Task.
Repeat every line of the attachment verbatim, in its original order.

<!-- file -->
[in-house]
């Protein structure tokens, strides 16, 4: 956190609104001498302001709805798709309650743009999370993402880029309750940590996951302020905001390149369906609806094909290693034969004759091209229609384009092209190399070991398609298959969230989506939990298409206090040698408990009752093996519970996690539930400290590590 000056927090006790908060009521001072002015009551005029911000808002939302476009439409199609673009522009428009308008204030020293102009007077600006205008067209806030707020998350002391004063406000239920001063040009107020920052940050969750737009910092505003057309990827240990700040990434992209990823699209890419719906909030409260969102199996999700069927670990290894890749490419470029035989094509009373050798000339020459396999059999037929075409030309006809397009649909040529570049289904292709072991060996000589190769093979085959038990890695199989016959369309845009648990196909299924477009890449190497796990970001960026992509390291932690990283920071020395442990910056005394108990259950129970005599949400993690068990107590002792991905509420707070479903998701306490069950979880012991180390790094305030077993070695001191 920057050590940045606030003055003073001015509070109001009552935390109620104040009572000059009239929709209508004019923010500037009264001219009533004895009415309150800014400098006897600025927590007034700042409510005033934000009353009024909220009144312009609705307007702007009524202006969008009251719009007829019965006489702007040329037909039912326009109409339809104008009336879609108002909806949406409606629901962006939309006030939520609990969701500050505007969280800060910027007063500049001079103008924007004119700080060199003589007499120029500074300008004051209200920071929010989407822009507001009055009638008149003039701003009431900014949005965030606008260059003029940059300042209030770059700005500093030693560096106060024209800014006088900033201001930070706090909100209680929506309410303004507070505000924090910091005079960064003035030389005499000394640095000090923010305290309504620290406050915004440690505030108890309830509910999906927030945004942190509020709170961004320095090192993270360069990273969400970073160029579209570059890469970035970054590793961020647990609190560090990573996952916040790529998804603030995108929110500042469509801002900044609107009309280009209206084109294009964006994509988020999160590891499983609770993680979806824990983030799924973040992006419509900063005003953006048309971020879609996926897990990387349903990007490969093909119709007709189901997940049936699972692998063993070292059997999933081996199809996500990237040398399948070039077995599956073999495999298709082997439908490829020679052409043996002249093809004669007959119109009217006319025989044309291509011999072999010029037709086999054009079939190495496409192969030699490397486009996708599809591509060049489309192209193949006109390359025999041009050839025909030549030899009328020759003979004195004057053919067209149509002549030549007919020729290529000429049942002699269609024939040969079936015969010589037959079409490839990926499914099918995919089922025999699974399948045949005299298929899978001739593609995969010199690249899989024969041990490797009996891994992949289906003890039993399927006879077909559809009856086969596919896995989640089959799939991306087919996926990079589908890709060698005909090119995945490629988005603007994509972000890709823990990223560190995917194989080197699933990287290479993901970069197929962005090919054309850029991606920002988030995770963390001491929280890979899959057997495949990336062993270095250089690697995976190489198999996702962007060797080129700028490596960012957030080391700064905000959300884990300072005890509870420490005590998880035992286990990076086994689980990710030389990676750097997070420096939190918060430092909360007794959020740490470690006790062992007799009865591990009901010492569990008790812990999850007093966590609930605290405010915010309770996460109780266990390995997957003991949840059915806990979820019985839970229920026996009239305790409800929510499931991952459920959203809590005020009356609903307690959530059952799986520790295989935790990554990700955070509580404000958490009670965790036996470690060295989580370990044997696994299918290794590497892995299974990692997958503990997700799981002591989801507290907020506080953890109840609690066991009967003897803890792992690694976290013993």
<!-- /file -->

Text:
[in-house]
């Protein structure tokens, strides 16, 4: 956190609104001498302001709805798709309650743009999370993402880029309750940590996951302020905001390149369906609806094909290693034969004759091209229609384009092209190399070991398609298959969230989506939990298409206090040698408990009752093996519970996690539930400290590590 000056927090006790908060009521001072002015009551005029911000808002939302476009439409199609673009522009428009308008204030020293102009007077600006205008067209806030707020998350002391004063406000239920001063040009107020920052940050969750737009910092505003057309990827240990700040990434992209990823699209890419719906909030409260969102199996999700069927670990290894890749490419470029035989094509009373050798000339020459396999059999037929075409030309006809397009649909040529570049289904292709072991060996000589190769093979085959038990890695199989016959369309845009648990196909299924477009890449190497796990970001960026992509390291932690990283920071020395442990910056005394108990259950129970005599949400993690068990107590002792991905509420707070479903998701306490069950979880012991180390790094305030077993070695001191 920057050590940045606030003055003073001015509070109001009552935390109620104040009572000059009239929709209508004019923010500037009264001219009533004895009415309150800014400098006897600025927590007034700042409510005033934000009353009024909220009144312009609705307007702007009524202006969008009251719009007829019965006489702007040329037909039912326009109409339809104008009336879609108002909806949406409606629901962006939309006030939520609990969701500050505007969280800060910027007063500049001079103008924007004119700080060199003589007499120029500074300008004051209200920071929010989407822009507001009055009638008149003039701003009431900014949005965030606008260059003029940059300042209030770059700005500093030693560096106060024209800014006088900033201001930070706090909100209680929506309410303004507070505000924090910091005079960064003035030389005499000394640095000090923010305290309504620290406050915004440690505030108890309830509910999906927030945004942190509020709170961004320095090192993270360069990273969400970073160029579209570059890469970035970054590793961020647990609190560090990573996952916040790529998804603030995108929110500042469509801002900044609107009309280009209206084109294009964006994509988020999160590891499983609770993680979806824990983030799924973040992006419509900063005003953006048309971020879609996926897990990387349903990007490969093909119709007709189901997940049936699972692998063993070292059997999933081996199809996500990237040398399948070039077995599956073999495999298709082997439908490829020679052409043996002249093809004669007959119109009217006319025989044309291509011999072999010029037709086999054009079939190495496409192969030699490397486009996708599809591509060049489309192209193949006109390359025999041009050839025909030549030899009328020759003979004195004057053919067209149509002549030549007919020729290529000429049942002699269609024939040969079936015969010589037959079409490839990926499914099918995919089922025999699974399948045949005299298929899978001739593609995969010199690249899989024969041990490797009996891994992949289906003890039993399927006879077909559809009856086969596919896995989640089959799939991306087919996926990079589908890709060698005909090119995945490629988005603007994509972000890709823990990223560190995917194989080197699933990287290479993901970069197929962005090919054309850029991606920002988030995770963390001491929280890979899959057997495949990336062993270095250089690697995976190489198999996702962007060797080129700028490596960012957030080391700064905000959300884990300072005890509870420490005590998880035992286990990076086994689980990710030389990676750097997070420096939190918060430092909360007794959020740490470690006790062992007799009865591990009901010492569990008790812990999850007093966590609930605290405010915010309770996460109780266990390995997957003991949840059915806990979820019985839970229920026996009239305790409800929510499931991952459920959203809590005020009356609903307690959530059952799986520790295989935790990554990700955070509580404000958490009670965790036996470690060295989580370990044997696994299918290794590497892995299974990692997958503990997700799981002591989801507290907020506080953890109840609690066991009967003897803890792992690694976290013993």